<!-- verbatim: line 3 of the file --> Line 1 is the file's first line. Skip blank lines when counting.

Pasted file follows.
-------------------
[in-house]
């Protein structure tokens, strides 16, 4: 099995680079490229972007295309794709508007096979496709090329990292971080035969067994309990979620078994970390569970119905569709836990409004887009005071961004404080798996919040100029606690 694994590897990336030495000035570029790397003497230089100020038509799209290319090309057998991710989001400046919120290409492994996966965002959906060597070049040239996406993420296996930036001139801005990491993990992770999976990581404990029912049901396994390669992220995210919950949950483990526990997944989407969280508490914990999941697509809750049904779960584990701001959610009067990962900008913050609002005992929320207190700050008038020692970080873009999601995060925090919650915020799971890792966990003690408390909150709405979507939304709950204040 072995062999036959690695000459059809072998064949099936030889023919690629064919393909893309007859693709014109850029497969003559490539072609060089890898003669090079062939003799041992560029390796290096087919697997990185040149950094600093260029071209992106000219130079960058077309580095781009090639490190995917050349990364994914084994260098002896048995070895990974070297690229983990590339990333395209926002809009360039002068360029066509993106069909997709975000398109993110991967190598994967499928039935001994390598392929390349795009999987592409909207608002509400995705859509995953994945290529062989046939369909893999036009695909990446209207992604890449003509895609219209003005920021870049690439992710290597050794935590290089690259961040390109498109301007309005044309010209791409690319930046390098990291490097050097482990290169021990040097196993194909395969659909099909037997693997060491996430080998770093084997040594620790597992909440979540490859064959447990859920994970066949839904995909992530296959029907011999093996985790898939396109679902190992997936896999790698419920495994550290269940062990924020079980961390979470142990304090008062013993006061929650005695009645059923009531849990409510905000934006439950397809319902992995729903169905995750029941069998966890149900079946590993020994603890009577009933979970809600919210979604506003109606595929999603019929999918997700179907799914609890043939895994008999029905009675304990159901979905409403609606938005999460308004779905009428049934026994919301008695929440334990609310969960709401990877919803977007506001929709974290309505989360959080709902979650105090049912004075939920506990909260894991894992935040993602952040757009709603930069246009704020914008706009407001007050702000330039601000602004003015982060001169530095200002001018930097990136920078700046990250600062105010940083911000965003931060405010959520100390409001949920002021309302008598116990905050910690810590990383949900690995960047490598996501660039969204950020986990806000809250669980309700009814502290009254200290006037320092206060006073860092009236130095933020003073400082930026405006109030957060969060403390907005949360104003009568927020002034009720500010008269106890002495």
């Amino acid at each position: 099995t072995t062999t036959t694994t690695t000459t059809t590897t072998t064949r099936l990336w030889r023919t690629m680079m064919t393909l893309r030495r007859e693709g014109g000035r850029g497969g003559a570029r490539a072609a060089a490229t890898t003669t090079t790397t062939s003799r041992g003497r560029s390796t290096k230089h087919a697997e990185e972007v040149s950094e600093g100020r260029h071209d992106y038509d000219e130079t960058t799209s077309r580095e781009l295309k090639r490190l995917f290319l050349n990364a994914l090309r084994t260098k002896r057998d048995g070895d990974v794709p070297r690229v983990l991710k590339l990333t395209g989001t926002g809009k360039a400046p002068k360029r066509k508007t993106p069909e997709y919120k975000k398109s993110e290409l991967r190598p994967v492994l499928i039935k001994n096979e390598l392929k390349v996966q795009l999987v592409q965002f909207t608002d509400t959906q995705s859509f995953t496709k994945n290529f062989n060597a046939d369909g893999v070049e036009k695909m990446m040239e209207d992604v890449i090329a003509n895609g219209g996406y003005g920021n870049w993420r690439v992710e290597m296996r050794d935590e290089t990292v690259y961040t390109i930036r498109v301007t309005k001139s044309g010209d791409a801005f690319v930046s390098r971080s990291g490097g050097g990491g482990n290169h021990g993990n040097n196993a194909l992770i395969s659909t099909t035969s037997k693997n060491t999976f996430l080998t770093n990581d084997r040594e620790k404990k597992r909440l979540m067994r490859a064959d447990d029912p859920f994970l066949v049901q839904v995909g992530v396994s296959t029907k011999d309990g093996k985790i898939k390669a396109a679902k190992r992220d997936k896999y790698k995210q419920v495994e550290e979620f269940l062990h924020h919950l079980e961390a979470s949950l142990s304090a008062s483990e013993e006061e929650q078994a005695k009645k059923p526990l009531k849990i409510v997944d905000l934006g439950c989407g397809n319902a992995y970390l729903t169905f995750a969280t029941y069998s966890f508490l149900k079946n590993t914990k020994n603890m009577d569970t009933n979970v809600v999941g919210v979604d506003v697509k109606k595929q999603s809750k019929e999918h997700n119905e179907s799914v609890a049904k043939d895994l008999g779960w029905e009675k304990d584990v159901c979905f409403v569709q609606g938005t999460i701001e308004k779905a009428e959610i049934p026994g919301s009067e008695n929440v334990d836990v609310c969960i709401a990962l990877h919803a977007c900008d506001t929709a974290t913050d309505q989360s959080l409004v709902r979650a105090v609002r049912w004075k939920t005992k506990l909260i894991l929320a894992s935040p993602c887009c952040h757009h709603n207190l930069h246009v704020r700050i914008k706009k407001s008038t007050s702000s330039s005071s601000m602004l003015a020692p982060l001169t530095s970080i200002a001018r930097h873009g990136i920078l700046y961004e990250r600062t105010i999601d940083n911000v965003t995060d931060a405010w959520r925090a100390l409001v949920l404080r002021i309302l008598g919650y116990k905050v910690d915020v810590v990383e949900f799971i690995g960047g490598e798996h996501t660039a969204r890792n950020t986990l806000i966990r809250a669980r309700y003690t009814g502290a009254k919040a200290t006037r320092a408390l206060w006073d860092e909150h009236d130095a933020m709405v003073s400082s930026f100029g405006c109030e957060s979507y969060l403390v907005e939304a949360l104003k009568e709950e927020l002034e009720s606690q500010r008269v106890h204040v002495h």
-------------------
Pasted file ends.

């Amino acid at each position: 099995t072995t062999t036959t694994t690695t000459t059809t590897t072998t064949r099936l990336w030889r023919t690629m680079m064919t393909l893309r030495r007859e693709g014109g000035r850029g497969g003559a570029r490539a072609a060089a490229t890898t003669t090079t790397t062939s003799r041992g003497r560029s390796t290096k230089h087919a697997e990185e972007v040149s950094e600093g100020r260029h071209d992106y038509d000219e130079t960058t799209s077309r580095e781009l295309k090639r490190l995917f290319l050349n990364a994914l090309r084994t260098k002896r057998d048995g070895d990974v794709p070297r690229v983990l991710k590339l990333t395209g989001t926002g809009k360039a400046p002068k360029r066509k508007t993106p069909e997709y919120k975000k398109s993110e290409l991967r190598p994967v492994l499928i039935k001994n096979e390598l392929k390349v996966q795009l999987v592409q965002f909207t608002d509400t959906q995705s859509f995953t496709k994945n290529f062989n060597a046939d369909g893999v070049e036009k695909m990446m040239e209207d992604v890449i090329a003509n895609g219209g996406y003005g920021n870049w993420r690439v992710e290597m296996r050794d935590e290089t990292v690259y961040t390109i930036r498109v301007t309005k001139s044309g010209d791409a801005f690319v930046s390098r971080s990291g490097g050097g990491g482990n290169h021990g993990n040097n196993a194909l992770i395969s659909t099909t035969s037997k693997n060491t999976f996430l080998t770093n990581d084997r040594e620790k404990k597992r909440l979540m067994r490859a064959d447990d029912p859920f994970l066949v049901q839904v995909g992530v396994s296959t029907k011999d309990g093996k985790i898939k390669a396109a679902k190992r992220d997936k896999y790698k995210q419920v495994e550290e979620f269940l062990h924020h919950l079980e961390a979470s949950l142990s304090a008062s483990e013993e006061e929650q078994a005695k009645k059923p526990l009531k849990i409510v997944d905000l934006g439950c989407g397809n319902a992995y970390l729903t169905f995750a969280t029941y069998s966890f508490l149900k079946n590993t914990k020994n603890m009577d569970t009933n979970v809600v999941g919210v979604d506003v697509k109606k595929q999603s809750k019929e999918h997700n119905e179907s799914v609890a049904k043939d895994l008999g779960w029905e009675k304990d584990v159901c979905f409403v569709q609606g938005t999460i701001e308004k779905a009428e959610i049934p026994g919301s009067e008695n929440v334990d836990v609310c969960i709401a990962l990877h919803a977007c900008d506001t929709a974290t913050d309505q989360s959080l409004v709902r979650a105090v609002r049912w004075k939920t005992k506990l909260i894991l929320a894992s935040p993602c887009c952040h757009h709603n207190l930069h246009v704020r700050i914008k706009k407001s008038t007050s702000s330039s005071s601000m602004l003015a020692p982060l001169t530095s970080i200002a001018r930097h873009g990136i920078l700046y961004e990250r600062t105010i999601d940083n911000v965003t995060d931060a405010w959520r925090a100390l409001v949920l404080r002021i309302l008598g919650y116990k905050v910690d915020v810590v990383e949900f799971i690995g960047g490598e798996h996501t660039a969204r890792n950020t986990l806000i966990r809250a669980r309700y003690t009814g502290a009254k919040a200290t006037r320092a408390l206060w006073d860092e909150h009236d130095a933020m709405v003073s400082s930026f100029g405006c109030e957060s979507y969060l403390v907005e939304a949360l104003k009568e709950e927020l002034e009720s606690q500010r008269v106890h204040v002495h």